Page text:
The Ethics of... Exhibiting
Join our panel for a debate about the ethics of exhibiting
What ethical dilemmas do curators face when arranging an exhibition? In particular, which considerations arise when displaying early anthropological photography today? Are there images that should not be shown? With reflection on TPG’s The Impossible Science of Being: Dialogues Between Anthropology and Photography (1995), we will examine the ethics of contemporary exhibition practices.
Speakers include: playwright and researcher Raminder Kaur (University of Sussex); anthropologist and art historian Christopher Pinney (University College London); curator and cultural historian Mark Sealy (Autograph ABP); and chaired by Sarah Fine, Centre for Philosophy and the Visual Arts, King’s College London.
Raminder Kaur is professor of Anthropology and Cultural Studies in the School of Global Studies at the University of Sussex. Her research has foregrounded visual cultures from a variety of perspectives. Publications include Atomic Mumbai: Living with the Radiance of a Thousand Suns (2013) Kundankulam: A Story of an Indo-Russian Nuclear Power Plant (2020), and Performative Politics and the Cultures of Hinduism (2003/5). Aside from her academic writing, she writes scripts for theatre. www.sohayavisions.com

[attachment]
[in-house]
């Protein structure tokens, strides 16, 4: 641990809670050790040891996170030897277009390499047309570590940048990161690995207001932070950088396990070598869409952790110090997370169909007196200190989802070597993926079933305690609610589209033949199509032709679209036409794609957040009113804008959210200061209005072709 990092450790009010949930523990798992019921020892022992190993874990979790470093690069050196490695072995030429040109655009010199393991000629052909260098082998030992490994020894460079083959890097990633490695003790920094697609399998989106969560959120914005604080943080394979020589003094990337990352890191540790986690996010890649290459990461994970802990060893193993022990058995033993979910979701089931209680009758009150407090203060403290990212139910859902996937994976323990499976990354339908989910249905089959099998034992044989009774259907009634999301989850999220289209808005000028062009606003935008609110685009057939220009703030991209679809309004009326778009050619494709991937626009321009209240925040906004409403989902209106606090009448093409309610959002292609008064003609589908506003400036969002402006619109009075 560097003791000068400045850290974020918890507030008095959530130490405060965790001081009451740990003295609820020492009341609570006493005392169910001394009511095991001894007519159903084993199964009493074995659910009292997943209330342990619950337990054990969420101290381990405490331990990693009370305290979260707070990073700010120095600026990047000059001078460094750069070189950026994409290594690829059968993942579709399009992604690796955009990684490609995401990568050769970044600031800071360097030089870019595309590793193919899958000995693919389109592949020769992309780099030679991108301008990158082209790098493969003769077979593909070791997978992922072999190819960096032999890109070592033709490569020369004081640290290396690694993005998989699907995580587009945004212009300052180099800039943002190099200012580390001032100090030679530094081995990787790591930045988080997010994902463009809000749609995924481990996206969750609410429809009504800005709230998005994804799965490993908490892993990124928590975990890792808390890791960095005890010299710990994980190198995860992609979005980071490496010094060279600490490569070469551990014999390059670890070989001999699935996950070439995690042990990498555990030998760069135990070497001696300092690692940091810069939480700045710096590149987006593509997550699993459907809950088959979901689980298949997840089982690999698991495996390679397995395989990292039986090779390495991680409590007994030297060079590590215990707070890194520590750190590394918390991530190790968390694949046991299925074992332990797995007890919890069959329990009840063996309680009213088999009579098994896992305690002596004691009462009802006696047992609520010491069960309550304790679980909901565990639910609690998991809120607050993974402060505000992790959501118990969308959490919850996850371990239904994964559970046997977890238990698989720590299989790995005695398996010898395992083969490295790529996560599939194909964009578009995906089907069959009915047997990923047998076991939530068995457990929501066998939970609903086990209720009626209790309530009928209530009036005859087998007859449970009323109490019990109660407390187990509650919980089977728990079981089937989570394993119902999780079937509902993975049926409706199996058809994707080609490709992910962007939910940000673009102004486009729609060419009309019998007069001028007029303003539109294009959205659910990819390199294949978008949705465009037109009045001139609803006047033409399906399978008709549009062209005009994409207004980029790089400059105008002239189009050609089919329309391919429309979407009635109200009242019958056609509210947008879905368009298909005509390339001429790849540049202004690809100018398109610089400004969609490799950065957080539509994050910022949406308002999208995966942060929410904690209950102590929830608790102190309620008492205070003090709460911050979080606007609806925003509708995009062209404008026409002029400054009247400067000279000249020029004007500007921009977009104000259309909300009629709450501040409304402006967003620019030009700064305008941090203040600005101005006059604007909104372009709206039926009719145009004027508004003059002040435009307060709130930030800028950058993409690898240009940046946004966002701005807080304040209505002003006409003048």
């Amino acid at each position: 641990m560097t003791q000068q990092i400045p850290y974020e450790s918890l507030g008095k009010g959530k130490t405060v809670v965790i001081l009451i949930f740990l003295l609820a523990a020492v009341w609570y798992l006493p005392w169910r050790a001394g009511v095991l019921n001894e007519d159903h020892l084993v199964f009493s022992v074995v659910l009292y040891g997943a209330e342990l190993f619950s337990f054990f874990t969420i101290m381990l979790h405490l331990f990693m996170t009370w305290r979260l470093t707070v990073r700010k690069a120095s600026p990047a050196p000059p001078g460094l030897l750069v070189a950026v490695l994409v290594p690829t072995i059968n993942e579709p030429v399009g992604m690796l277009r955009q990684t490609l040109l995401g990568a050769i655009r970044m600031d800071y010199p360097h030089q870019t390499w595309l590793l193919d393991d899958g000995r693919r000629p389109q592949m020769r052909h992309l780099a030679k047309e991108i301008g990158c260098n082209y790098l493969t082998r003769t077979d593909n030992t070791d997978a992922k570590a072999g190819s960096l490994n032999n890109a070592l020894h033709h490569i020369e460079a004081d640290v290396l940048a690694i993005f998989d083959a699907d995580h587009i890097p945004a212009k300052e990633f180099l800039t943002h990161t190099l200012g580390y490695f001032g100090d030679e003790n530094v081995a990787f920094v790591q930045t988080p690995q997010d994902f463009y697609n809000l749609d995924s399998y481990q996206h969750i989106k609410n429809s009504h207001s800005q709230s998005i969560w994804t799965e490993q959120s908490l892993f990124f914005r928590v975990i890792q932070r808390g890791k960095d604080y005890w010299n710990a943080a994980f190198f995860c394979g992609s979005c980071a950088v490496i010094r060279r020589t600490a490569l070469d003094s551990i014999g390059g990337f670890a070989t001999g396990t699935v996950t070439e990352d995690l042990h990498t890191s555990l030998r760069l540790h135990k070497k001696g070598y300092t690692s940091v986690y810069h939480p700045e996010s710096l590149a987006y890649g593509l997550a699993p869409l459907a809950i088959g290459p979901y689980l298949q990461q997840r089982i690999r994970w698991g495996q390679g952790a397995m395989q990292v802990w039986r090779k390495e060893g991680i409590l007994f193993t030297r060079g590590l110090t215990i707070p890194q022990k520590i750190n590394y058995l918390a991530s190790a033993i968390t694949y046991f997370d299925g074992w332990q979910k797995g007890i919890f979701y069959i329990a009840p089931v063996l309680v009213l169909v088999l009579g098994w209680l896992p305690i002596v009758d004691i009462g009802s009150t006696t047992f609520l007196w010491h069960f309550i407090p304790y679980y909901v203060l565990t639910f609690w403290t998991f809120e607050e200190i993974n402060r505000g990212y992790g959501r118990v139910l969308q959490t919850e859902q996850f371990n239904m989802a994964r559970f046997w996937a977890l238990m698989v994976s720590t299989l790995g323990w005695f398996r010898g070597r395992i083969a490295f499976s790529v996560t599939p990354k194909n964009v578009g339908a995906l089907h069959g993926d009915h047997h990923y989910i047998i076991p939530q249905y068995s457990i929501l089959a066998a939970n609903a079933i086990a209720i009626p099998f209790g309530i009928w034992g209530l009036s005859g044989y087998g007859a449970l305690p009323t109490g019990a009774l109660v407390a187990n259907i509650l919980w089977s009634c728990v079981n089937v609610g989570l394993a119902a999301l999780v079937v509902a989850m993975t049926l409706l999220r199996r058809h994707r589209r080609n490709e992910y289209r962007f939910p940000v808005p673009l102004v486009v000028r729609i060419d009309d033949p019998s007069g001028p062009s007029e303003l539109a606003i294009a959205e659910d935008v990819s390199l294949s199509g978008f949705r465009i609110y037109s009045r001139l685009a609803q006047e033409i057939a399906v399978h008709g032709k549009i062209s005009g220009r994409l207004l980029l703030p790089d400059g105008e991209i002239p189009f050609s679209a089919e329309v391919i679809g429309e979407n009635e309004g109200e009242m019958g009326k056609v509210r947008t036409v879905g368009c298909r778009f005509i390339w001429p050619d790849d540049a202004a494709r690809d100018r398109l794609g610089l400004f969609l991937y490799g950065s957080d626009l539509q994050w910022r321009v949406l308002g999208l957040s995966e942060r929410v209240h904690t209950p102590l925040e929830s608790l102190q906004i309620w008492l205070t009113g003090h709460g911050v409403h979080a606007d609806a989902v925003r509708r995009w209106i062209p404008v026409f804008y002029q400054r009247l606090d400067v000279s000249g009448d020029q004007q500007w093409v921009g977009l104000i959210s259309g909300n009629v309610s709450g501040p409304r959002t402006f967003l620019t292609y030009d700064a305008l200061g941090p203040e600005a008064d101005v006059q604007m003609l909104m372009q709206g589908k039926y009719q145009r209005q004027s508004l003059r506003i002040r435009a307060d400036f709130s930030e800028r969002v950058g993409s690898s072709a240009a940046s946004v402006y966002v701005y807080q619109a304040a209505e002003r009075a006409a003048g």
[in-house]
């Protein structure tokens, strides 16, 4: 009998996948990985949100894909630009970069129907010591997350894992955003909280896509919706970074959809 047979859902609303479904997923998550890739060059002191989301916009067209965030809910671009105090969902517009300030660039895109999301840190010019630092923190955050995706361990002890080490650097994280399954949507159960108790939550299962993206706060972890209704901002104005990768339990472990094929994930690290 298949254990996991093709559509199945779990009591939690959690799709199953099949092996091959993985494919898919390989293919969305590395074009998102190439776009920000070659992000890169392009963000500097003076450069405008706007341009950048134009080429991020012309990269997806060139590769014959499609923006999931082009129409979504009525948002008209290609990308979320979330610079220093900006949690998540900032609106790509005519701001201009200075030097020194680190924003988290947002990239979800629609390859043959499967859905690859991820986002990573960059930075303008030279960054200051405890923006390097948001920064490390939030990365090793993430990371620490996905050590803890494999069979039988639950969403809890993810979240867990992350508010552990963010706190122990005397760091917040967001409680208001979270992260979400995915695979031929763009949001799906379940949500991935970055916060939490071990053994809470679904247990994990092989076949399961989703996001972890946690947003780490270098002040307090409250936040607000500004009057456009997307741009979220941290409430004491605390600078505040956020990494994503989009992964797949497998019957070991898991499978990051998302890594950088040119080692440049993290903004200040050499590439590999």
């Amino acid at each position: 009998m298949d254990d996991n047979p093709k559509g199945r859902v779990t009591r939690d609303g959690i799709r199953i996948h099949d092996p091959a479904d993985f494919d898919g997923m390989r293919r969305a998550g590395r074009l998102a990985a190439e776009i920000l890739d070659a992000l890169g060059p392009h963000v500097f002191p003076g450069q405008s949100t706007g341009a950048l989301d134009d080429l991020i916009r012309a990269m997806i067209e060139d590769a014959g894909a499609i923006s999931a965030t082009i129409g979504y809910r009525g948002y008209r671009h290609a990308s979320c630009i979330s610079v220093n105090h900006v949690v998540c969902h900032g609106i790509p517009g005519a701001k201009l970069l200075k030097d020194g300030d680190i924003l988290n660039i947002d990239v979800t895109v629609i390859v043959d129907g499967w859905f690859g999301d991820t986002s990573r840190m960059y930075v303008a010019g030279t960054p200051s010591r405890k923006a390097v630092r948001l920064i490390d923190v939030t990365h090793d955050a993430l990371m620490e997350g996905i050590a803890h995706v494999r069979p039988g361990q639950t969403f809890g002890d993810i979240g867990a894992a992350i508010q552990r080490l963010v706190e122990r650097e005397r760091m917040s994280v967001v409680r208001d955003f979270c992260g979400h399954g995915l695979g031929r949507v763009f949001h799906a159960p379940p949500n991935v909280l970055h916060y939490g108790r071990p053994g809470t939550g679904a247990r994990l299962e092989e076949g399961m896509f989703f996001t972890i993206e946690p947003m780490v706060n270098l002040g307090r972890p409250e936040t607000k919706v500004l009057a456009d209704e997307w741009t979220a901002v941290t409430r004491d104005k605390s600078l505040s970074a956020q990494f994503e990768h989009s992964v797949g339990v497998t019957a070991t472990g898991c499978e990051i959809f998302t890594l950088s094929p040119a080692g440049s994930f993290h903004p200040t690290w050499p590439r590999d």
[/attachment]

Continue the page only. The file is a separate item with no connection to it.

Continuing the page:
Christopher Pinney is Professor of Anthropology and Visual Culture at University College London. His chief interests are in commercial print culture and photography in South Asia and popular Hinduism in central India. He is currently leading the European Research Council funded project “Photodemos/Citizens of Photography”.
Mark Sealy is Director of Autograph ABP, an independent photography organisation which champions work investigating issues around cultural identity, race, representation and human rights. He completed a PhD at Durham University, where his research focused on photography and cultural violence. He has curated several major exhibitions, and his publications include Different (Phaidon 2001) with Professor Stuart Hall and most recently Decolonising the Camera: Photography in Racial Times (Lawrence & Wishart 2019).
In the lead up to TPG's 50th anniversary in 2021, The Ethics of Photography is a series of events bringing together practitioners, curators, academics, and other stakeholders, to discuss the enduring ethical issues at the heart of photography. Looking back through a selection of pathbreaking exhibitions from the Gallery’s archive, we explore in depth the moral issues connected with the images at hand.
A collaboration between The Photographers’ Gallery and the Centre for Philosophy and the Visual Arts at King’s College London.
£8/£5 members & concessions.
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